March 15, 2011

NMAI plans "complete reinstallation"

Shows That Defy Stereotypes

By Lee RosenbaumEveryone who visits a museum display about American Indians "wants to see feathers, tepees and horses," Kevin Gover, director of the National Museum of the American Indian, lamented recently in his Washington office. But new installations at NMAI's New York facility, as well as at the Denver Art Museum and Brooklyn Museum, are out to prove, in Mr. Gover's words, that "Indians are not what you think they are."

The effect of these stereotype-busting displays is sometimes jarring, especially because the canon now includes contemporary art. Today's curators want visitors to view Indian artworks not as quaint ethnographic artifacts, but as vital expressions of a living culture, spanning prehistory to the present.
And:Unlike the offerings in Brooklyn and Denver, the permanent-collection displays at the NMAI, part of the Smithsonian Institution, don't indulge the public's appetite for fully assembled painted tepees. The introductory gallery in the definitive "Infinity of Nations," a 10-year permanent-collection installation that recently opened at the NMAI's New York outpost, also defies public expectations about headgear: It omits the resplendently feathered, full-length warrior bonnet in favor of an array of 10 fanciful examples of headgear—everything from a conical wooden Yu'pik (Alaska) hunting hat decorated with carved-ivory sea mammals to a Yoeme (Mexico) dance headdress topped by a realistically rendered deer's head with antlers.

Curated by C├ęcile Ganteaume, with multimedia commentary by tribe members and scholars, "Infinity of Nations" takes visitors on an in-depth journey from South America to the Arctic, with engagingly presented information about objects, cultures, individual artists and historical figures. It ends with a contemporary section featuring 18 artists. Washington's NMAI also accords prominence to contemporary art in curator Rebecca Head Trautmann's wide-ranging, thematically organized "Vantage Point" show (to Aug. 7), displaying 31 works it acquired over the past seven years.
I haven't seen the "Infinity of Nations" display, but it sounds like the right approach. Display a variety of headdresses to show that Indians didn't wear only the Plains chief's warbonnet. Showcase Native cultures from the length and breadth of the Americas to make people aware how diverse they were and are.Unlike other museums that are ramping up their consultations with tribal communities, the NMAI plans to rely more strongly on its own expertise. (It is already largely staffed by American Indians, including its director, a member of the Pawnee and Comanche tribes.) The objective is to make its presentations "more consistent in voice and more cogent in narrative," Mr. Gover explained.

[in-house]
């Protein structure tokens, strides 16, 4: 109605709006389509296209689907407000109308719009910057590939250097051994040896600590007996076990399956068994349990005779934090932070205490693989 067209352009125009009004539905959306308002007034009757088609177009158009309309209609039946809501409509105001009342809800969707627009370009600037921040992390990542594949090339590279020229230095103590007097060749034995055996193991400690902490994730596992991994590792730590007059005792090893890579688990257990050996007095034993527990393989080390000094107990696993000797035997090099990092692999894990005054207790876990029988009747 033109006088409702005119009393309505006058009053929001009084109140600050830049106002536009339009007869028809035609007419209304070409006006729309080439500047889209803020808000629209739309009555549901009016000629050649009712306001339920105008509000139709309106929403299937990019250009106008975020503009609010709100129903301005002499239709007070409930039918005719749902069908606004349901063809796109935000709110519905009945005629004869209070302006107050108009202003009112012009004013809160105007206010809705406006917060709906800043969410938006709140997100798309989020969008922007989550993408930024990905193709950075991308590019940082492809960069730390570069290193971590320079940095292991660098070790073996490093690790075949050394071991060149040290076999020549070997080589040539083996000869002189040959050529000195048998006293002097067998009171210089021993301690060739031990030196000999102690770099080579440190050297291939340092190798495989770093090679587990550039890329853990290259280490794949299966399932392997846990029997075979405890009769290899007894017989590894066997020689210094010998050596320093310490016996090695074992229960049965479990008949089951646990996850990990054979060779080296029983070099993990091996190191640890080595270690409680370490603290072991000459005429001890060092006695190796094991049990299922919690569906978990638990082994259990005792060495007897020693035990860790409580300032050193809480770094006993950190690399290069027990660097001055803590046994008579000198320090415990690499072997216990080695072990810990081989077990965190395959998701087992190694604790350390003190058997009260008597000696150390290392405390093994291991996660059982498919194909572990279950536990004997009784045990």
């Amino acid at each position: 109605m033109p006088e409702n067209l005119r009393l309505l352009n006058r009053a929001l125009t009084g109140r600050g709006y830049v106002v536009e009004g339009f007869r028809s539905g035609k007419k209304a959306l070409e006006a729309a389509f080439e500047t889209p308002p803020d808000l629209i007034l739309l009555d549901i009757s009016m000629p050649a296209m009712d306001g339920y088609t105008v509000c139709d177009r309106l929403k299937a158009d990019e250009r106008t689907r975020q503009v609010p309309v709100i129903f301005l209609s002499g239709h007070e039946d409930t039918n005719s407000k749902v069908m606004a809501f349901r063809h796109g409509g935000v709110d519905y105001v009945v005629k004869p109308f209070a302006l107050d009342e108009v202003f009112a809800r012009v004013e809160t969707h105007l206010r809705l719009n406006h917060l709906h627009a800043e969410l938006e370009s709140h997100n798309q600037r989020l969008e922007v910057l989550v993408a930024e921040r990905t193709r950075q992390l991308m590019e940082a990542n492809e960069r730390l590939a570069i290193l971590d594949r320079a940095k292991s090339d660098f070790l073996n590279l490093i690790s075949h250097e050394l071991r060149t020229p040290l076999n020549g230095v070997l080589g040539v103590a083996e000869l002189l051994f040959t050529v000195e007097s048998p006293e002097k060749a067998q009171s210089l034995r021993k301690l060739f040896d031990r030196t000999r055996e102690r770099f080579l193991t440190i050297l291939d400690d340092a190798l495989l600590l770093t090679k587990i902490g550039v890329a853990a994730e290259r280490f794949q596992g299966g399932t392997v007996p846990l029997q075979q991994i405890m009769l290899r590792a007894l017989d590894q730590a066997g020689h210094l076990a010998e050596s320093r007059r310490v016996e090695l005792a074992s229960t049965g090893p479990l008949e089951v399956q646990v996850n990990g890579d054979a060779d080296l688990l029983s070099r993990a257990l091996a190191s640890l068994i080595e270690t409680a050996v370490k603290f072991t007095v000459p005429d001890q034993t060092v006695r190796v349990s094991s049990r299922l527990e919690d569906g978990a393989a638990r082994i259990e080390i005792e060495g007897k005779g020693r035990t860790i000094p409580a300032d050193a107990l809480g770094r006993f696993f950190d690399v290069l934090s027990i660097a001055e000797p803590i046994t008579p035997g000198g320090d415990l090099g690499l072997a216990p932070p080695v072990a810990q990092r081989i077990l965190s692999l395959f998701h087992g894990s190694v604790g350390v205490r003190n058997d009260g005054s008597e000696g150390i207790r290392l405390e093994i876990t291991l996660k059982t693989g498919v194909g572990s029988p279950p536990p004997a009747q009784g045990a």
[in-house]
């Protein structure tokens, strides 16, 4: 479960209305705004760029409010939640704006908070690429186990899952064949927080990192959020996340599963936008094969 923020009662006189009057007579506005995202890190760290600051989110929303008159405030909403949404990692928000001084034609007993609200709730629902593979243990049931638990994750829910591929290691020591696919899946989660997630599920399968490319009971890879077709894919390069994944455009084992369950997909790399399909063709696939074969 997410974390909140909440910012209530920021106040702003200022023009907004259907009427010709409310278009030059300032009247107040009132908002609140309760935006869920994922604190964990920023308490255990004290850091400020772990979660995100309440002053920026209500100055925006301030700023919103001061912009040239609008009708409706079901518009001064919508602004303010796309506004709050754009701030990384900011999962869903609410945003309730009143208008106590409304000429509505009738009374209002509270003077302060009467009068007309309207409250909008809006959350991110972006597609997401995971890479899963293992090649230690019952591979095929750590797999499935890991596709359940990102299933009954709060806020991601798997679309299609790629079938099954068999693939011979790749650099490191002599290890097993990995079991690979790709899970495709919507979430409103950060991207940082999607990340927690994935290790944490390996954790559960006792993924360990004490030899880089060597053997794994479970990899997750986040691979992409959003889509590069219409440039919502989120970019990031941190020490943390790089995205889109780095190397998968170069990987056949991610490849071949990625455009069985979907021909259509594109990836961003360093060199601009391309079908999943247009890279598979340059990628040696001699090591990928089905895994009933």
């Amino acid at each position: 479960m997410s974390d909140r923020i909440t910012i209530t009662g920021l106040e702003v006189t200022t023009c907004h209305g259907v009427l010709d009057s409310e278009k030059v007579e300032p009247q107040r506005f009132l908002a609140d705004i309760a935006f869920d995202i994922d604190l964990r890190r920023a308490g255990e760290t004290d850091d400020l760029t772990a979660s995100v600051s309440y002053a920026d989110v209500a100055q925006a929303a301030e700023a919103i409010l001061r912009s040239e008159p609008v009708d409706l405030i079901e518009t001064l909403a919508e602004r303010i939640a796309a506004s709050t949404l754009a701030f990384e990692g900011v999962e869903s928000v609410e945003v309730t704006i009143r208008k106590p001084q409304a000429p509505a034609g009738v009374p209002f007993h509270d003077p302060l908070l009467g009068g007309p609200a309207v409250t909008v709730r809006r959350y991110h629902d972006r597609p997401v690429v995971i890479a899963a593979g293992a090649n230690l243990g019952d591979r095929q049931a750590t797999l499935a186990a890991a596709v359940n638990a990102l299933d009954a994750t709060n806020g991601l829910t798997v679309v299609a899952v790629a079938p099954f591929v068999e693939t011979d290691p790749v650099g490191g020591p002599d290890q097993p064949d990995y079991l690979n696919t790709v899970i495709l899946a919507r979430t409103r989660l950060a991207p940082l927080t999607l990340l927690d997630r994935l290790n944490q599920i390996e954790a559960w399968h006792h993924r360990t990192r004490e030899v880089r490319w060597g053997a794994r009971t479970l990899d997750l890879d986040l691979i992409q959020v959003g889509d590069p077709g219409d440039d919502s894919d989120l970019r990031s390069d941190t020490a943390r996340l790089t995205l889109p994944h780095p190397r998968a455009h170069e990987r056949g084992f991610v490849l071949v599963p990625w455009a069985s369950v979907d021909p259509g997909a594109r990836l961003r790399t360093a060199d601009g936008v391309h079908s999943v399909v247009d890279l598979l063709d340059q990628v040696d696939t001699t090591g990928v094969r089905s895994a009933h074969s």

For the first time, he disclosed plans for a complete reinstallation of the Washington museum, beginning in 2014. The new approach he described may deflect the harshest attack directed at the inaugural displays by some American Indians—that the depredations and atrocities suffered by indigenous people at the hands of white invaders were soft-pedaled. New displays will likely focus on several provocative themes, according to Mr. Gover, a lawyer with scant background in art or museums. Among them: the devastation of the indigenous population "on the order of 90% to 95%"; the role of contact with Europeans as "the definitional event that shaped the modern world."

References to "massacre" and "genocide" may be included, if deemed appropriate by the curators, said Mr. Gover, who succeeded director W. Richard West Jr. three years ago. "You don't have an American Indian museum without discussion of dispossession and death on a scale unknown in human history," he declared.

This approach may put the Washington museum even more at odds with those art lovers who found the inaugural installation too political and polemical. And it would move the museum even further from its origins as a showcase for the trove assembled by Heye.

Perhaps more critically, it is not certain how a heightened focus on injustice and grievances will be viewed by the amateur art critics who meet just down the road—members of Congress who oversee the Smithsonian and currently appropriate some 60% of the NMAI's operating budget.

"I don't think it is controversial," Mr. Gover said of his new approach. "Two years ago, Congress passed an apology resolution. . . . I think the country has never been more ready for this."
I don't know which critics "found the inaugural installation too political and polemical." I read a lot of reviews and most people thought the NMAI was too positive, bland, and uncontroversial. You can read what they said in The Feel-Good National Museum of the American Indian.

I agree with the critics, so I support the "complete reinstallation" of the NMAI's exhibits. I think they should talk about massacres and genocide and even (gasp!) use those words. You don't have to hit people over the heads with these subjects, but to ignore them isn't good either.

True, conservative politicians won't like this approach. They've proved they can't handle the truth about America's history. Liberals may have to fight for the NMAI, but if I were in charge, I'd do it. It's long past time for Americans to deal with their ancestors' crimes against Indians.

For more on the subject, see Rothstein:  Ethnic Stories Cry "Me"! and NMAI = Greatest Story Never Told.

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